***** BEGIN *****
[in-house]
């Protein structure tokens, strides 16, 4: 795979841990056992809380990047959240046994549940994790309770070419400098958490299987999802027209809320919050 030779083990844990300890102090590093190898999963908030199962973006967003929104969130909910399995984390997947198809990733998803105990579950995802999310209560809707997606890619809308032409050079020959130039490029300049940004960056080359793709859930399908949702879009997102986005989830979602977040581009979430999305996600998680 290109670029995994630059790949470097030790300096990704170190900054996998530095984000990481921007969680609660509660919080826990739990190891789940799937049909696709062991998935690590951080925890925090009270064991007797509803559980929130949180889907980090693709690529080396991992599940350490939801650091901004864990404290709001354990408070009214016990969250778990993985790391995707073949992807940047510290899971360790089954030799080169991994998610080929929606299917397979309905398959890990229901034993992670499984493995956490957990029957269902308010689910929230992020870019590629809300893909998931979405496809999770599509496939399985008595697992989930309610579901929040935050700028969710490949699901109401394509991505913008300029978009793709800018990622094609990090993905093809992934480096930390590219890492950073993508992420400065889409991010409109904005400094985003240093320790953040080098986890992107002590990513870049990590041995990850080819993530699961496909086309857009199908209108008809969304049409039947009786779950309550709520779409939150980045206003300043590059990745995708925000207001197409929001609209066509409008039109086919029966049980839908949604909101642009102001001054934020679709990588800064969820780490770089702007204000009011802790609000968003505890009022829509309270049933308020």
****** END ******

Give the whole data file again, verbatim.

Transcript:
[in-house]
């Protein structure tokens, strides 16, 4: 795979841990056992809380990047959240046994549940994790309770070419400098958490299987999802027209809320919050 030779083990844990300890102090590093190898999963908030199962973006967003929104969130909910399995984390997947198809990733998803105990579950995802999310209560809707997606890619809308032409050079020959130039490029300049940004960056080359793709859930399908949702879009997102986005989830979602977040581009979430999305996600998680 290109670029995994630059790949470097030790300096990704170190900054996998530095984000990481921007969680609660509660919080826990739990190891789940799937049909696709062991998935690590951080925890925090009270064991007797509803559980929130949180889907980090693709690529080396991992599940350490939801650091901004864990404290709001354990408070009214016990969250778990993985790391995707073949992807940047510290899971360790089954030799080169991994998610080929929606299917397979309905398959890990229901034993992670499984493995956490957990029957269902308010689910929230992020870019590629809300893909998931979405496809999770599509496939399985008595697992989930309610579901929040935050700028969710490949699901109401394509991505913008300029978009793709800018990622094609990090993905093809992934480096930390590219890492950073993508992420400065889409991010409109904005400094985003240093320790953040080098986890992107002590990513870049990590041995990850080819993530699961496909086309857009199908209108008809969304049409039947009786779950309550709520779409939150980045206003300043590059990745995708925000207001197409929001609209066509409008039109086919029966049980839908949604909101642009102001001054934020679709990588800064969820780490770089702007204000009011802790609000968003505890009022829509309270049933308020």